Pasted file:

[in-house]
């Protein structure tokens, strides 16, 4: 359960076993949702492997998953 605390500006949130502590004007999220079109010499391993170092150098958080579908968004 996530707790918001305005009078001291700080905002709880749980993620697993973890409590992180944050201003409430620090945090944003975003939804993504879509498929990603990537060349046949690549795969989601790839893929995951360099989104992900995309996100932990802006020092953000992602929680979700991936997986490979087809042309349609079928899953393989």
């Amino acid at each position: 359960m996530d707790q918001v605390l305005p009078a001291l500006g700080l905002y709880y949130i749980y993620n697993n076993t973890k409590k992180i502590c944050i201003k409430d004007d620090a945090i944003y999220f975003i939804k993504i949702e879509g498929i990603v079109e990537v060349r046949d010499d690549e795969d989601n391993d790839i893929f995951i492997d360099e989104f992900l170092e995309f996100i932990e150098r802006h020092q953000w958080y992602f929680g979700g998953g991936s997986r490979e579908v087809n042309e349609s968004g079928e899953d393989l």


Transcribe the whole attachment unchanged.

[in-house]
């Protein structure tokens, strides 16, 4: 359960076993949702492997998953 605390500006949130502590004007999220079109010499391993170092150098958080579908968004 996530707790918001305005009078001291700080905002709880749980993620697993973890409590992180944050201003409430620090945090944003975003939804993504879509498929990603990537060349046949690549795969989601790839893929995951360099989104992900995309996100932990802006020092953000992602929680979700991936997986490979087809042309349609079928899953393989």
């Amino acid at each position: 359960m996530d707790q918001v605390l305005p009078a001291l500006g700080l905002y709880y949130i749980y993620n697993n076993t973890k409590k992180i502590c944050i201003k409430d004007d620090a945090i944003y999220f975003i939804k993504i949702e879509g498929i990603v079109e990537v060349r046949d010499d690549e795969d989601n391993d790839i893929f995951i492997d360099e989104f992900l170092e995309f996100i932990e150098r802006h020092q953000w958080y992602f929680g979700g998953g991936s997986r490979e579908v087809n042309e349609s968004g079928e899953d393989l």